In the past few months, I’ve done a complete 180 when it comes to healthy living. I started exercising and eating right (for the most part…), and I shared the process on a fitness-focused Instagram account. I noticed it almost right away: these mysterious “virtual fitness coaches” saturating my feed with sweaty selfies and motivational quotes. And it didn’t take long, once my account started to gather a following, for these ladies to start reaching out to me with offers to become a coach myself. They didn’t always mention their employer outright, but I only needed a quick Google search to tell me that these women work for a multi-level marketing company called Beachbody. That’s right, the dreaded “MLM” — what some people refer to as a “pyramid scheme”. Yikes.
But the peppy posts and the promise of a rewarding, engaging, self-propelled career were getting to me. So I did a bit of research.
Like any MLM, the premise of Beachbody is that its salespeople promote and sell its products to their social networks. In this case, it’s a collection of video series, a video-on-demand service, and a nutritional supplement called Shakeology. If you’re a human with a TV, then you’ve probably heard of the workout program P90X from the infomercials. That’s Beachbody. And if you’re involved at all with the fitness social media scene, then you might also have seen posts about Beachbody’s other programs like “Insanity”, “21 Day Fix”, or “Hammer and Chisel”.
Beachbody salespeople go beyond simply peddling their products. They also typically provide moral support to their clients via social media, making them “virtual fitness coaches”. Coaches pay a small fee for the infrastructure of their business (i.e. their personal Beachbody website, from which they earn a commission). But in order to successfully promote Beachbody from personal experience, coaches also need to buy into the programs themselves. Even at a seller’s discount, this can be a pretty pricey endeavour. This is how all MLMs work, so the startup costs were no surprise to me.
Then there’s the coaching recruitment aspect, which is pretty standard for an MLM as well. Whether it’s through commissions or bonuses, Beachbody encourages coaches to find others to join their coaching teams. This creates a structure (or upline) of coaches that provide business advice and support to newer team members. I have found it so interesting to see the wide variety of tactics current coaches have used to reach out to potential clients like me. It’s formulaic, but there’s definitely tons of room for personal flair.
So, am I turning down the opportunity to work for Beachbody as a virtual fitness coach because it’s an MLM, and therefore an evil company that wants to steal my money and take advantage of my friends and family?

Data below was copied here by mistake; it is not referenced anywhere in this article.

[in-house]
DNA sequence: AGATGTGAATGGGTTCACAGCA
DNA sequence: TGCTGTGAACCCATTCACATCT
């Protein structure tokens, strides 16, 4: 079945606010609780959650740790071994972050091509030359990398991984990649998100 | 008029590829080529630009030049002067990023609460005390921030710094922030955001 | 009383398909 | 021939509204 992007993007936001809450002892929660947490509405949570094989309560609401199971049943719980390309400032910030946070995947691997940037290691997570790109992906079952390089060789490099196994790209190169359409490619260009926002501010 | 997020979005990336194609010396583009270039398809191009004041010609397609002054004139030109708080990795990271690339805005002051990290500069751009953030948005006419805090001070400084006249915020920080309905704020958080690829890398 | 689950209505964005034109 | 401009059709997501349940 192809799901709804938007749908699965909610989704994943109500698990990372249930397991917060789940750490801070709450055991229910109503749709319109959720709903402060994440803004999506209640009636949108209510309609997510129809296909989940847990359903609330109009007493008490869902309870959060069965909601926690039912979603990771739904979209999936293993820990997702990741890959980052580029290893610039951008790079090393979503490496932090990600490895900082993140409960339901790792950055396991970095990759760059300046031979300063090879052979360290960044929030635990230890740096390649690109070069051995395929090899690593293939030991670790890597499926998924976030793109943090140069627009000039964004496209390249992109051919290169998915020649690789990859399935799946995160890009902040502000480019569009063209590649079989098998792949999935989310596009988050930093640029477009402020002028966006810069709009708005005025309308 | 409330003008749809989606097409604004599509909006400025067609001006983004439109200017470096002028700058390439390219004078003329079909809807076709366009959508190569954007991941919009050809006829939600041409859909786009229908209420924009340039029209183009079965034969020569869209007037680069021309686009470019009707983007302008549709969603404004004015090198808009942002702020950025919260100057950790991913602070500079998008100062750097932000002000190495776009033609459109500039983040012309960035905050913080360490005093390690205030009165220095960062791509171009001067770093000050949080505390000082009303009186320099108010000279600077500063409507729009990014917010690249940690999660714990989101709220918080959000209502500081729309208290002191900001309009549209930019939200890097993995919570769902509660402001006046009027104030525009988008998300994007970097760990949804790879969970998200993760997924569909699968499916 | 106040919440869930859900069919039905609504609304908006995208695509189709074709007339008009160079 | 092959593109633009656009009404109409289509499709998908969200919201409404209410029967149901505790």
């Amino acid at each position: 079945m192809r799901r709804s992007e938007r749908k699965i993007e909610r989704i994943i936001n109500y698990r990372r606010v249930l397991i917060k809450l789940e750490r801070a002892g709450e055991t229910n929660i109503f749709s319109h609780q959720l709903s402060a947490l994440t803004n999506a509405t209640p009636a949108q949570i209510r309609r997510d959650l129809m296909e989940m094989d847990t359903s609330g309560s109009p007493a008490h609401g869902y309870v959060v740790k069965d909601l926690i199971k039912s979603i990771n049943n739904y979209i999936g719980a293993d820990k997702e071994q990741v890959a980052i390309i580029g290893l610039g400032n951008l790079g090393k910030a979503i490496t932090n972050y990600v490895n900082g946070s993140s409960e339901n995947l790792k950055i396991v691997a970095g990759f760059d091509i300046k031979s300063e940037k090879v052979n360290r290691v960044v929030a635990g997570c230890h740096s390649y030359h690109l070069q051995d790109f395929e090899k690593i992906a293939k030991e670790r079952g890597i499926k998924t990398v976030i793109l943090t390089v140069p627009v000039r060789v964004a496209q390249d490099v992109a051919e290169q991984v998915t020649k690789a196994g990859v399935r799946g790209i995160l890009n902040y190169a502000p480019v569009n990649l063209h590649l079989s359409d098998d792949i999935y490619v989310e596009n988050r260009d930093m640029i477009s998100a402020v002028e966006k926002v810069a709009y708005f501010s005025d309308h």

I already knew the basics about MLMs when I started looking into Beachbody. And I really liked the idea of promoting a healthy lifestyle and helping others achieve their goals, plus earning a revenue stream on the side. Obviously the startup costs are daunting, but I would cross the ROI bridge when I came to it.
The dealbreaker for me was actually the Beachbody products themselves. You heard the program names: “P90X”, “Insanity”, “Hammer and Chisel”. They’re high-intensity, hardcore, super-focused workouts intended to provide maximal results in minimal time. Some of them even come with meal plans to help you, ahem, “shred” or whatever.
Back when I joined Tone It Up, I mentioned that one of my favourite things about the program was that it was light, fun, and positive. Sure, there’s talk of being toned and lean. But the major focus is on creating a lifestyle that is sustainable in the long run. My fitness goals are a lot more about habit-forming than about “results”. And honestly, if the video has scary words like “Insanity” or “Max” in the title, I’m probably not going to try it — let alone stick to it!
I love promoting products that I believe in. (You’ll recall my NaNoWriMo obsession… my Agendio review… praise for my new Fitbit…) Unfortunately, I just don’t believe that Beachbody’s lineup of products would meet my current needs as a consumer, so I definitely can’t promote them as a coach.
That’s not to say that it won’t work for anyone! Do your research, watch the workout trailers on YouTube, and talk to coaches on social media. (Shoutout to Kate Rhue, a Beachbody coach who answered all of my annoying questions and is so passionate about her work as a virtual fitness coach! If you’re in the market for coaching, check her out!) But for now, I’m going to stick to Tone It Up for my fitness program, and earning an income the good ol’ fashioned way.
What are your thoughts on Beachbody?